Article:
But even this, for me, is problematic. There’s an oft used trope in youth work and youth studies, that tells why the kids on the street and at youth clubs are the poorer kids. Whereas the richer kids have the resources to go to events (e.g. being driven to a sports centre or theatre let’s say) the poorer one’s don’t. Richer kids in big houses have their own rooms so they can invite friends round, and the most priviliged might have a spare room or a converted garage. Poorer kids might be sharing with their little brother or sister, and the smaller space means it’s harder to get out of the way of parents. They don’t have a big dining table so can’t invite friends over for dinner: everyone prefers to drink with friends to their parents. Because of this, richer kids can have their earlier experiments with alcohol at home in safety. Poorer one’s have no opportunities, except in public spaces. To be just, a crackdown on teenage problem drinking should be helping these children into more comfortable homes where there’s opportunity to socially drink with friends (and maybe parents too).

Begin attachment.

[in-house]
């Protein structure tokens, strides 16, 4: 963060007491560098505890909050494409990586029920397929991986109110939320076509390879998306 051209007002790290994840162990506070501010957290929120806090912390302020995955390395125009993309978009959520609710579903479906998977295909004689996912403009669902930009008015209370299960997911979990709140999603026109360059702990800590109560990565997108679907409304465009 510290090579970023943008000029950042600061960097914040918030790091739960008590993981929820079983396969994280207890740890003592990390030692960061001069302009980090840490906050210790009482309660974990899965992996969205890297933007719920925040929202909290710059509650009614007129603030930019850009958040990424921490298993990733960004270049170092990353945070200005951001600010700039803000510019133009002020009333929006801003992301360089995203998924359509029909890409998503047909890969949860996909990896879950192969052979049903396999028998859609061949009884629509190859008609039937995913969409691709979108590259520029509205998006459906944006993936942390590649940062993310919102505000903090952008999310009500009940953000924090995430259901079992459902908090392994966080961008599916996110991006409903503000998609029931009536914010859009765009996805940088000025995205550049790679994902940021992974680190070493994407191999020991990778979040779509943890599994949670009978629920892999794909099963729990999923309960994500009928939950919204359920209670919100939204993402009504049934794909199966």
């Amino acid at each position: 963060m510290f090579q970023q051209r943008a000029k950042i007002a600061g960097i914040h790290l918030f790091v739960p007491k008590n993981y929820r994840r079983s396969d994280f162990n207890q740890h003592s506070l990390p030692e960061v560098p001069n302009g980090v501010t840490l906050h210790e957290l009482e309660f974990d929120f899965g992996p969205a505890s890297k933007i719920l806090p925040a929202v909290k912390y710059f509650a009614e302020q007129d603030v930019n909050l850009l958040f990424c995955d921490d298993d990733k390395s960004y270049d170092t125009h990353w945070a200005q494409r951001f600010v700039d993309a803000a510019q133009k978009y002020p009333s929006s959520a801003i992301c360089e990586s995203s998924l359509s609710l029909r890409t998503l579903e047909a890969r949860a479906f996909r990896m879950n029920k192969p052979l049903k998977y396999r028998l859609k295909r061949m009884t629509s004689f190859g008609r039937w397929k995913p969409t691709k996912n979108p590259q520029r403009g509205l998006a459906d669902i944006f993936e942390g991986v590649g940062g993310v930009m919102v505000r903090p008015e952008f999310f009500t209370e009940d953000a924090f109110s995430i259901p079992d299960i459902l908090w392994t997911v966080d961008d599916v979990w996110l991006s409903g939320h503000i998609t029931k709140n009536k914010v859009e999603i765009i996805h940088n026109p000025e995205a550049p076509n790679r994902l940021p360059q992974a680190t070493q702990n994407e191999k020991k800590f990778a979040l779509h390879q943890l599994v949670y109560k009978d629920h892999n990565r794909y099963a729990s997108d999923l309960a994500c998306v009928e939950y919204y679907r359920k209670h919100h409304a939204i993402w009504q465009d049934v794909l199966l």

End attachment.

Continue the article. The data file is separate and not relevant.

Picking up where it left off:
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Fish

This is the first of two posts on the topic of supply, demand and consumer behaviour (the next one on housing). Today, on Woman’s Hour, while driving through town, I heard a great article about fish.

The essence of it was the fact that cod and some other popular fish have massively increased in price (overfishing, more people wanting more fish). The question was asked why don’t people move to buying cheaper alternatives. ‘I only eat cod, Idon’t like anything else, I don’t like the look of it’ was one quote. Now the funny thing is that the reason why working class Brits ended up eating a lot of fish was because it was a cheap meal, compared to other sources of protein.

The best bit was when some old dear said, I don’t like pollock, I only eat cod, and an Oldham fishmonger presented a plate of pollock and a plate of cod and asked the lady to taste them. She liked one, said what a nice bit of cod it was, and then the fishmonger said it was pollock.